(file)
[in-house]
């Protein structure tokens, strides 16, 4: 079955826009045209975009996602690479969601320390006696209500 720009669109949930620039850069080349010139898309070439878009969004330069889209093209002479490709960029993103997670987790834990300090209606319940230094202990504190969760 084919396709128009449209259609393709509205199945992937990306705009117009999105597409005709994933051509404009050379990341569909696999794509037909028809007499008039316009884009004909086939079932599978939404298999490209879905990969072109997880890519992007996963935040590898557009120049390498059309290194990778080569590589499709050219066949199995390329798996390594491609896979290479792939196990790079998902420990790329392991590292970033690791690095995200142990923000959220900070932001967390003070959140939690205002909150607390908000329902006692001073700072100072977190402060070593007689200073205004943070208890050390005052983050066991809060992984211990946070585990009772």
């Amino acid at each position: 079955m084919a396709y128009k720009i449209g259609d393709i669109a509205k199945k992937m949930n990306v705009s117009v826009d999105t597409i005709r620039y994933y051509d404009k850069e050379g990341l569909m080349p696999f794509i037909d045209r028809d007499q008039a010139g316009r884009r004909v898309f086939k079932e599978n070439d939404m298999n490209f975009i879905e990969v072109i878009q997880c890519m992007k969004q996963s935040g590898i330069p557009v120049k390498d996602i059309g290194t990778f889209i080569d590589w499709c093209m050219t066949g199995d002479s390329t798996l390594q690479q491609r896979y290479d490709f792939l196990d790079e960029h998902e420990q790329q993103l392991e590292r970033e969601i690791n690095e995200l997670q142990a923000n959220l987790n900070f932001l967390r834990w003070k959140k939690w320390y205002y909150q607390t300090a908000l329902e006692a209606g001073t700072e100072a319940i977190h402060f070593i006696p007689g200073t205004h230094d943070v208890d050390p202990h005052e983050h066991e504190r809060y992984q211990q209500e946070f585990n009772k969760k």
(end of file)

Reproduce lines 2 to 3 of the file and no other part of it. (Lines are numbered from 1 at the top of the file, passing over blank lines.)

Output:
């Protein structure tokens, strides 16, 4: 079955826009045209975009996602690479969601320390006696209500 720009669109949930620039850069080349010139898309070439878009969004330069889209093209002479490709960029993103997670987790834990300090209606319940230094202990504190969760 084919396709128009449209259609393709509205199945992937990306705009117009999105597409005709994933051509404009050379990341569909696999794509037909028809007499008039316009884009004909086939079932599978939404298999490209879905990969072109997880890519992007996963935040590898557009120049390498059309290194990778080569590589499709050219066949199995390329798996390594491609896979290479792939196990790079998902420990790329392991590292970033690791690095995200142990923000959220900070932001967390003070959140939690205002909150607390908000329902006692001073700072100072977190402060070593007689200073205004943070208890050390005052983050066991809060992984211990946070585990009772």
């Amino acid at each position: 079955m084919a396709y128009k720009i449209g259609d393709i669109a509205k199945k992937m949930n990306v705009s117009v826009d999105t597409i005709r620039y994933y051509d404009k850069e050379g990341l569909m080349p696999f794509i037909d045209r028809d007499q008039a010139g316009r884009r004909v898309f086939k079932e599978n070439d939404m298999n490209f975009i879905e990969v072109i878009q997880c890519m992007k969004q996963s935040g590898i330069p557009v120049k390498d996602i059309g290194t990778f889209i080569d590589w499709c093209m050219t066949g199995d002479s390329t798996l390594q690479q491609r896979y290479d490709f792939l196990d790079e960029h998902e420990q790329q993103l392991e590292r970033e969601i690791n690095e995200l997670q142990a923000n959220l987790n900070f932001l967390r834990w003070k959140k939690w320390y205002y909150q607390t300090a908000l329902e006692a209606g001073t700072e100072a319940i977190h402060f070593i006696p007689g200073t205004h230094d943070v208890d050390p202990h005052e983050h066991e504190r809060y992984q211990q209500e946070f585990n009772k969760k």